Nov 03, 2011 15:53 UTC
AS-40 & SSN-714, Guam
(click to enlarge)
It’s great to have a fleet of submarines, but even nuclear submarines need some level of at-sea support to improve their effectiveness. Submarine tenders can bring a boat food, fuel, weapons, and other supplies, while carrying a full array of maintenance equipment and personnel. The 664 foot, 23,000 ton USS Frank Cable [AS-40] was commissioned back in 1978, and was supposed to have ended her career in 1996. Unfortunately, the USS Holland [AS-32] needed to be retired that year, after 33 years of service, and the US Navy had no ship to replace her in the Western Pacific. USS Frank Cable was refurbished and reactivated for that role, and reached the 33-year mark herself in 2011. The ship was transferred from the US Navy on Feb 1/10, becoming 1 of only 2 Submarine Tenders in US Military Sealift Command’s 26-vessel Special Mission Ships Program. AS-40’s crews have won a number of commendations, but her most high profile incident took place on Dec 1/06 in Guam, when a steam line ruptured during a safety valve check, killing 2 sailors and injuring 7. A Navy investigation cited the sailors’ heroism during the incident, but there were serious questions afterward concerning some of the command decisions.
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Oct 30, 2011 13:20 UTC
The Turkish and US governments signed a letter of offer and acceptance (LOA) on April 26/05 for the $1.1-billion modernization of 117 Turkish Air Force F-16s to a common avionics configuration. December 2006 saw a $635.1 million contract under that framework issued to Lockeed Martin.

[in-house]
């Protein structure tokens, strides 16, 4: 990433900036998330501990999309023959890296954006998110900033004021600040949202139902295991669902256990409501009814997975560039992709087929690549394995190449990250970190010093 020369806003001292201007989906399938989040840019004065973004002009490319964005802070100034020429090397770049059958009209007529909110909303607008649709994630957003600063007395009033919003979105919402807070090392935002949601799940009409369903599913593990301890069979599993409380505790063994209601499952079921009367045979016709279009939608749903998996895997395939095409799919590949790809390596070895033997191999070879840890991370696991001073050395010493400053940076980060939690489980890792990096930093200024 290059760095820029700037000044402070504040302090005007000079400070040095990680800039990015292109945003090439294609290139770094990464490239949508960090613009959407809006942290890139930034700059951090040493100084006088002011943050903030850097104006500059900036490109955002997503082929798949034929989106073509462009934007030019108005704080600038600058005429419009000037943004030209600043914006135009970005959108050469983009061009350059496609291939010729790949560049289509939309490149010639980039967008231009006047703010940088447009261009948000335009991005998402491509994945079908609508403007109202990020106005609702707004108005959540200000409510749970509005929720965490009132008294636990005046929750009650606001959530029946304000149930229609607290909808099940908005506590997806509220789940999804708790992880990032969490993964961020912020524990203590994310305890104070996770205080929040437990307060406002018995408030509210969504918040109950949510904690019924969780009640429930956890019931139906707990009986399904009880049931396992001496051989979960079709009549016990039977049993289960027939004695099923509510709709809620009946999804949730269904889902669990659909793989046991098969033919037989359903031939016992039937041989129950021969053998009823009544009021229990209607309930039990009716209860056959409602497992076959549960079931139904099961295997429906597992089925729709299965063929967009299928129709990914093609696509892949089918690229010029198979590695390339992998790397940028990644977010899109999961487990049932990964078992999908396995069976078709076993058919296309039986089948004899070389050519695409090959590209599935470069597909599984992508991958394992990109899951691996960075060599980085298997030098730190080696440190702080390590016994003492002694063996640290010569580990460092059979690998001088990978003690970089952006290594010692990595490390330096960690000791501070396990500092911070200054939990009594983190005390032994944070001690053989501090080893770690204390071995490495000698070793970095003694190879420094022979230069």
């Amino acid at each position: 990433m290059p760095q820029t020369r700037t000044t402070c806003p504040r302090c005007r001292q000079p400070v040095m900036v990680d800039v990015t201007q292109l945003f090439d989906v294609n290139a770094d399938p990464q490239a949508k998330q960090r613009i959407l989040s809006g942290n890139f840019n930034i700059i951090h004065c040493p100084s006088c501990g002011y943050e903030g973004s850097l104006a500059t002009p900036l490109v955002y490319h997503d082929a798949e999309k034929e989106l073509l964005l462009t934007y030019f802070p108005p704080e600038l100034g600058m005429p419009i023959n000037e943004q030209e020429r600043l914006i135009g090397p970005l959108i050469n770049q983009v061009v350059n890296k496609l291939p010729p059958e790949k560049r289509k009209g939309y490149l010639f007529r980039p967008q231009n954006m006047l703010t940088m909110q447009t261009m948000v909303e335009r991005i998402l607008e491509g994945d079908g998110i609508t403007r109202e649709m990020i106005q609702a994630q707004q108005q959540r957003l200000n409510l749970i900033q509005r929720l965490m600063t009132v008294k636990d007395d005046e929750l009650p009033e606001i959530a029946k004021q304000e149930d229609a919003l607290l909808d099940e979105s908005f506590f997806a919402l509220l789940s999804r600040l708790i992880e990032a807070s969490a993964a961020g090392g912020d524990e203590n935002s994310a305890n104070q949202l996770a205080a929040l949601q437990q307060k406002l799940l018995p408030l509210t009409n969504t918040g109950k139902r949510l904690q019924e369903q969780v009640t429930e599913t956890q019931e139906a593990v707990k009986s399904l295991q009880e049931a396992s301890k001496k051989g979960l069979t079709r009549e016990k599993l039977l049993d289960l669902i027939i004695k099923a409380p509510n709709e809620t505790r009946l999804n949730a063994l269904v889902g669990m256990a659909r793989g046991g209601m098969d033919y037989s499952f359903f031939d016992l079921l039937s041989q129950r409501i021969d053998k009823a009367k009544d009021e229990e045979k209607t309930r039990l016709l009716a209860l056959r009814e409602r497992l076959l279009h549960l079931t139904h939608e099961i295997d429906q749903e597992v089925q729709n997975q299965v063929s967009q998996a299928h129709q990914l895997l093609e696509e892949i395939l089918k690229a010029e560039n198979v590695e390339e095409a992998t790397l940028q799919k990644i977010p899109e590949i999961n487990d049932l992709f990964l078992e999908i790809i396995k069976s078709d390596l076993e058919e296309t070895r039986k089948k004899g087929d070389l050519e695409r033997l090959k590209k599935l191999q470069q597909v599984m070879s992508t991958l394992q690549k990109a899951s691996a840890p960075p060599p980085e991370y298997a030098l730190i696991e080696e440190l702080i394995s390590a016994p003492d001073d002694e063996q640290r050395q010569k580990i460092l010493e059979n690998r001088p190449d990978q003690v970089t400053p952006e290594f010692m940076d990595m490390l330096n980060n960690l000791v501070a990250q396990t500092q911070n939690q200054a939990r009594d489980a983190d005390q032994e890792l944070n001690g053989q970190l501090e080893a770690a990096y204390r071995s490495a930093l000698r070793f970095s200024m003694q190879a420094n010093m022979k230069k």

The upgrade will create a common avionics configuration for the service’s fleet of F-16 Block 40 and 50 aircraft. More than 200 F-16 aircraft make up the backbone of Turkey’s current fighter fleet. Systems to be integrated on Turkey’s upgraded F-16s include:
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Oct 20, 2011 16:47 UTC
E-2C from FS CdG
Oct 19/11: The US Defense Security Cooperation Agency announces [PDF] France’s official request for up to $180 million in equipment to upgrade the Marine Nationale’s fleet of 4 E-2C Hawkeye-2000 airborne early warning planes, which fly from NAS Lann-Bihoue and FS Charles de Gaulle. The Hawkeye 2000s have already been through one major upgrade cycle, improving their mission computer, electronics throughout the aircraft, satellite communications, and propellers.
This is a less comprehensive upgrade, but it’s still important. France will be improving navigation and avionics. American hardware will include 5 AN/ALQ-217 ESM systems, which help the planes sense and then backtrack radio/radar emitters. The core of their upgrade, however, is Mode 5/S Identification Friend or Foe (IFF), which is also being added to their larger, land-based E-3F AWACS planes.
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Oct 17, 2011 17:24 UTC
In October 2011, US Defense Logistics Agency Document Services in Mechanicsburg, PA issued a 5-year multiple-award, maximum $225 million contract to 4 companies to supply and service digital copiers for the USAF and DLA, with task orders to be issued and paid as needs arise. The 4 firms were Canon USA, Inc. in Arlington, VA (SP7000-12-D-1004); Konica Minolta Business Solutions USA, Inc. in Arlington, VA (SP7000-12-D-1002); Ricoh Corp. in West Caldwell, NJ (SP7000-12-D-1001); and Xerox Corp. in Rosemont, IL (SP7000-12-D-1003).